Stopping malaria's death march

Tonight, 3,000 families in sub-Saharan Africa will mourn the deaths of their children. A similar number mourned yesterday; the same number will mourn tomorrow and the next day as drug-resistant strains of malaria claim more lives.

Malaria's deadly march has been unrelenting, killing on average 1 million people each year, mostly women and small children, and infecting 500 million in the poor regions of the world. If the mosquito-borne disease is not checked, it could replace AIDS as the No. 1 killer in the developing world.


To counter the disease, Lutheran World Relief, based in Baltimore, is marshaling its faithful in a $75 million fundraising campaign, the organization's largest effort ever. It plans to use about $2.6 million that CNN founder Ted Turner donated in April to carry out the first phase of a global effort to eradicate malaria.

"Malaria kills a million people every year," John Nunes, president of Lutheran World Relief, said in an interview. " ... That should lead to a moral outrage and so we want our constituents to be engaged in this program to end malaria."


Turner's United Nations Foundation launched the anti-malaria project with the Evangelical Lutheran Church in America (ELCA) and the Lutheran Church-Missouri Synod (LCMS) and the United Methodist Church. The Bill and Melinda Gates Foundation, which supports research on malaria vaccines, also donated $10 million to fight malaria.

"We need to mobilize, educate and inspire our U.S.-based constituents to enter into a program where we will contain and eliminate the threat of malaria throughout the world," Nunes said.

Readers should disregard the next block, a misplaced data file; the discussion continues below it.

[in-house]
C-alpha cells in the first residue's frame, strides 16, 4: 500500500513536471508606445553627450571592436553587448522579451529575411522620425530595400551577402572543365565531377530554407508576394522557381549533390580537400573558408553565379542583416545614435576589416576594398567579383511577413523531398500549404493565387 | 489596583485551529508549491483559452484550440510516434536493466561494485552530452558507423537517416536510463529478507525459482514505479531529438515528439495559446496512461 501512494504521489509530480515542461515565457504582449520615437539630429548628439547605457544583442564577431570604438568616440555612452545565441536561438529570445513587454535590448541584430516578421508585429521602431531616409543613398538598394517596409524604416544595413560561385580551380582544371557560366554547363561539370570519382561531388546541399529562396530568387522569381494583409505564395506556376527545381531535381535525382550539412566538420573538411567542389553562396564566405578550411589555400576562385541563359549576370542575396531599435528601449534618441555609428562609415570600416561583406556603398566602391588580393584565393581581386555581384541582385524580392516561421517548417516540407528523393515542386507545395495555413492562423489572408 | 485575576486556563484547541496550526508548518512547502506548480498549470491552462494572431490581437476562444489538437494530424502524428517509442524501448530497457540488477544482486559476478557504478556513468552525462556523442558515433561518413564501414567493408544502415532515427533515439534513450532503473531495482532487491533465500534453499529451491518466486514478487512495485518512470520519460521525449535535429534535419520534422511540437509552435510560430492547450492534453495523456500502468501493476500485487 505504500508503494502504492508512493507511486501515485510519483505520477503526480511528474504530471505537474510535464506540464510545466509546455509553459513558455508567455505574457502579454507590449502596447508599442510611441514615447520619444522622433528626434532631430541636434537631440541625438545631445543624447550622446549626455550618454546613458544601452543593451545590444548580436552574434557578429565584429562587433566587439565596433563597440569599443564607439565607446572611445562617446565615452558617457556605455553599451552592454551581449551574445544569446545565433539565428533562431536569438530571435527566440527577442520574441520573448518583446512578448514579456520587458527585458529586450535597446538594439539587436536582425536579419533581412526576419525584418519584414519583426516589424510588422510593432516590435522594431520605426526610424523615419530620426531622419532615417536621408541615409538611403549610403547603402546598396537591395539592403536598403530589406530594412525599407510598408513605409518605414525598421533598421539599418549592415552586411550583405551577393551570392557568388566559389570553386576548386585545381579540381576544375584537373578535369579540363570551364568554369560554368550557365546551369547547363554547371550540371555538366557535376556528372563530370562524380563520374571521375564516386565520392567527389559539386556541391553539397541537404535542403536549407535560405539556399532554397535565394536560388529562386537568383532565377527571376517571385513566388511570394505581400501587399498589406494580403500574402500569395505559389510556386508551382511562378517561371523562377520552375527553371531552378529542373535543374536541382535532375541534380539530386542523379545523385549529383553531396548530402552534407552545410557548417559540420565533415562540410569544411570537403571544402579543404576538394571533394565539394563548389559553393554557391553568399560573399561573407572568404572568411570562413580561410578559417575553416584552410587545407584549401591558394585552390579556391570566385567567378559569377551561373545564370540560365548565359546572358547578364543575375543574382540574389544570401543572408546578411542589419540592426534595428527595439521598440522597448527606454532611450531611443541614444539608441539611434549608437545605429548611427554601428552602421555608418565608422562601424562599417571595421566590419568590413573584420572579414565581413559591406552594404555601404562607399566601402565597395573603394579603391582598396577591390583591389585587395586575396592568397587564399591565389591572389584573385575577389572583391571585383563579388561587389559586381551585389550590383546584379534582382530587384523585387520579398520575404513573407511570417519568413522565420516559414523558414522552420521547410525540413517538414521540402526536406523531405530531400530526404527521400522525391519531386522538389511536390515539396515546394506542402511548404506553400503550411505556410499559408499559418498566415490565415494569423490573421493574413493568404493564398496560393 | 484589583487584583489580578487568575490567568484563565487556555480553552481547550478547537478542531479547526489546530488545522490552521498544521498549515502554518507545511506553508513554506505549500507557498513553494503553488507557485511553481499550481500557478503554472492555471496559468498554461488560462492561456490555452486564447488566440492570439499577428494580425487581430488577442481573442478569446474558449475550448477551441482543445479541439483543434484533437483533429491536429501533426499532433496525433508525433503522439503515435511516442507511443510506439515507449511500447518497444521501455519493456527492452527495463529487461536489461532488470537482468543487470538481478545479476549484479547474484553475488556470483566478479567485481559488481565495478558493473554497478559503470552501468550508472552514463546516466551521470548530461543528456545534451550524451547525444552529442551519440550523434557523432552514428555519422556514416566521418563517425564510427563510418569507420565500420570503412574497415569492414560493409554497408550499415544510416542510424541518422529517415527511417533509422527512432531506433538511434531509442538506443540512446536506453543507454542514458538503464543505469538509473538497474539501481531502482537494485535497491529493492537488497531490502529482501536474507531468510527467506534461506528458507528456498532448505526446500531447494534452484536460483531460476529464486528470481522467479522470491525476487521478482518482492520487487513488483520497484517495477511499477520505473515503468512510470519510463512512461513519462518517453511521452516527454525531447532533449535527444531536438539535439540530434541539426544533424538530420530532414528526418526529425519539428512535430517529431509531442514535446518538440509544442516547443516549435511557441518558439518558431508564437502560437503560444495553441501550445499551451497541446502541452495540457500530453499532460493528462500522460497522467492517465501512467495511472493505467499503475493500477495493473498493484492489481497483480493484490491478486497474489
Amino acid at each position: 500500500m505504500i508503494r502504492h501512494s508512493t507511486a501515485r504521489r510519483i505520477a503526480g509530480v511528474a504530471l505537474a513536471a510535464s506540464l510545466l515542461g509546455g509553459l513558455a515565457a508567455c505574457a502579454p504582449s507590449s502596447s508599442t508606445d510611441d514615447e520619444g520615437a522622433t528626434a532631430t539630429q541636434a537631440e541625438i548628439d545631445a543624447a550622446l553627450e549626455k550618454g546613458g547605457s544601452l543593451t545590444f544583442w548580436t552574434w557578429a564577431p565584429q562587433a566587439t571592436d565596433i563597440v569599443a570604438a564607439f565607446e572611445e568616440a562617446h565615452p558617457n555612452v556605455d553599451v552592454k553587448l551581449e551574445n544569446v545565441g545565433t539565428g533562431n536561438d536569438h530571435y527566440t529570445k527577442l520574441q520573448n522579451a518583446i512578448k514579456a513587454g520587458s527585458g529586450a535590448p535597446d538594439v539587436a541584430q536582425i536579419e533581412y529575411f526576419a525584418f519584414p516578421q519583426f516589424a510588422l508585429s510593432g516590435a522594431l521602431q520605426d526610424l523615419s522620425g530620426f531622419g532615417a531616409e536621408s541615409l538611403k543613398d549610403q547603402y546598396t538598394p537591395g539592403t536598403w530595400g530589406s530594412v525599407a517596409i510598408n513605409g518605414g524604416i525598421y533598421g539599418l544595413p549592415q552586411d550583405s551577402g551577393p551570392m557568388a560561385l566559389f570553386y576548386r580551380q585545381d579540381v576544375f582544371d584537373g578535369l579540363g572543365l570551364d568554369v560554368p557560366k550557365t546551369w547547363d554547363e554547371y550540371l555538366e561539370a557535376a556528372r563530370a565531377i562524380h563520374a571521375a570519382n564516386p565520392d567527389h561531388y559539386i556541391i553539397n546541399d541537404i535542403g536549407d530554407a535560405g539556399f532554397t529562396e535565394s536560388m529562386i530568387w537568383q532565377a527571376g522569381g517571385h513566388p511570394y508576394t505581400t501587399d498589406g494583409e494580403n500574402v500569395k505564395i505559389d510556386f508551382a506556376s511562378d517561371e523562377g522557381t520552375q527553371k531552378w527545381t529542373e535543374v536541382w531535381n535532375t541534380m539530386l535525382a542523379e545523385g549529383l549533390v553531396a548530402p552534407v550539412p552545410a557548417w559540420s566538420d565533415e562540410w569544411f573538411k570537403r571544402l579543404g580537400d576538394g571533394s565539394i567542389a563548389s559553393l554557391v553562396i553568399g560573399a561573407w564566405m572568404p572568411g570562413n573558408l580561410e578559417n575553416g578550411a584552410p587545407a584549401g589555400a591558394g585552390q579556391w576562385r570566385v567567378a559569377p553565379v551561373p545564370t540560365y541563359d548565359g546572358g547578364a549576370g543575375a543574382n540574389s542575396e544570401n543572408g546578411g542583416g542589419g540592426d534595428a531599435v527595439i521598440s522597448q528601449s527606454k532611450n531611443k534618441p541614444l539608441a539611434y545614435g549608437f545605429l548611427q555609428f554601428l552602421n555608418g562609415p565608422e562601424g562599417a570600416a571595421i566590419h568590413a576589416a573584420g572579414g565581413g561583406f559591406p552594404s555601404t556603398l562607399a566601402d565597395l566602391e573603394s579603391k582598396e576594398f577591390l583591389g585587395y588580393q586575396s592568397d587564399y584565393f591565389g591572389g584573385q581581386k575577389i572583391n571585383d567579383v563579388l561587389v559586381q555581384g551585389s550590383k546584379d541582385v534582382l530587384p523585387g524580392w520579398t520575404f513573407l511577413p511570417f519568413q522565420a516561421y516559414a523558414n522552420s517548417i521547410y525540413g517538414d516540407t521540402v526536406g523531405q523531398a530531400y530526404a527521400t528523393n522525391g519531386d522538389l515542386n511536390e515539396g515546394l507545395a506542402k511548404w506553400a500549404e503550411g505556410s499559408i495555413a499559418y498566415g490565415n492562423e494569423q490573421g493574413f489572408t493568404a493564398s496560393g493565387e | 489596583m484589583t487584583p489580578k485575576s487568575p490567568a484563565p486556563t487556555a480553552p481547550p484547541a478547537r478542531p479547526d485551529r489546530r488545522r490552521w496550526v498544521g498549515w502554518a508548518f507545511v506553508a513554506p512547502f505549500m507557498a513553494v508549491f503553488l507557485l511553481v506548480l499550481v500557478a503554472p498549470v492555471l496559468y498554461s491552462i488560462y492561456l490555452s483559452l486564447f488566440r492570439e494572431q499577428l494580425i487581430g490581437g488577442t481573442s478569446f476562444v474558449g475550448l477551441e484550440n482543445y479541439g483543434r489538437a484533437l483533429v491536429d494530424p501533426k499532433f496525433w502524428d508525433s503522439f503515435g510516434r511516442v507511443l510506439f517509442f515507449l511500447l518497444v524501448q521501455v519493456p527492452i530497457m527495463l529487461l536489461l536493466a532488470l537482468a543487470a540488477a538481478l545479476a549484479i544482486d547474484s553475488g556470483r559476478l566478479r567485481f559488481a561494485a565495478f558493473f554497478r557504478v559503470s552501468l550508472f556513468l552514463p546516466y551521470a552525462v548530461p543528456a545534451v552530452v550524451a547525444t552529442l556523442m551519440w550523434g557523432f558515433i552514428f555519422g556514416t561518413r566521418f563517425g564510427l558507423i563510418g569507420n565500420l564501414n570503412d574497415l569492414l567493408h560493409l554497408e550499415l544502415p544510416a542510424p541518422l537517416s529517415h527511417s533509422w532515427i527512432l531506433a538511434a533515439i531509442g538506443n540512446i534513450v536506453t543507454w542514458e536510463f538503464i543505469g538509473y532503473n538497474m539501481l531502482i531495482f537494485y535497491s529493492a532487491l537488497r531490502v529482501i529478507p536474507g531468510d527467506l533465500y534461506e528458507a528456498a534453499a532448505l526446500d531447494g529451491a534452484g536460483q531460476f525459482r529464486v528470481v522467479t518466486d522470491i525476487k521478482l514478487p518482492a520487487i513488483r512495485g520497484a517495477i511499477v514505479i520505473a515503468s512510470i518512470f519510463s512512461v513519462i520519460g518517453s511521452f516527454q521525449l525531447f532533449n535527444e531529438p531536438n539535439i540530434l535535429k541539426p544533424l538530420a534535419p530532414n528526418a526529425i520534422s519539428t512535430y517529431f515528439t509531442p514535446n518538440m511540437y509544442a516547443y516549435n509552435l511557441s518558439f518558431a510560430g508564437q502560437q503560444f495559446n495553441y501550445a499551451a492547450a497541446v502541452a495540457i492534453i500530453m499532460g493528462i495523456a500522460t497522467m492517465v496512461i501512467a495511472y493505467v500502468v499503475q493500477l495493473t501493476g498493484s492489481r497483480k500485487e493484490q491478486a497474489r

The campaign will be the latest in a series of initiatives to eradicate malaria, including the Roll Back Malaria campaign of the World Health Organization (WHO); the Global Fund to Fight AIDS, Tuberculosis and Malaria; the Nothing But Nets campaign; and the President's Malaria Initiative, announced by President Bush in 2005.

Lutheran World Relief - which draws support from ELCA and LCMS - has an anti-malaria project in Tanzania, working with the U.S. Agency for International Development to deliver bed nets treated with insecticide and educating children in Sunday schools about the disease.

The United Methodist Church has taken a leadership role in Nothing But Nets, which aims to buy treated nets to distribute in parts of Africa where WHO says fewer than 5 percent of the children sleep under nets. It plans to raise $100 million from the project with the United Nations Foundation. Other projects include using solar-powered and hand-cranked community radios to relay information about the disease.

The Rev. Gray Henderson, executive director of the United Methodists' Global Health Initiative, said the church wants to strengthen its presence in Africa.

"We have a 150-year history in the continent through thousands of clinics and hospitals, " he said. "... The malaria initiative gives us the opportunity to work with other teams on a larger scale."

The United Methodist General Conference has given the go-ahead for the fundraising campaign.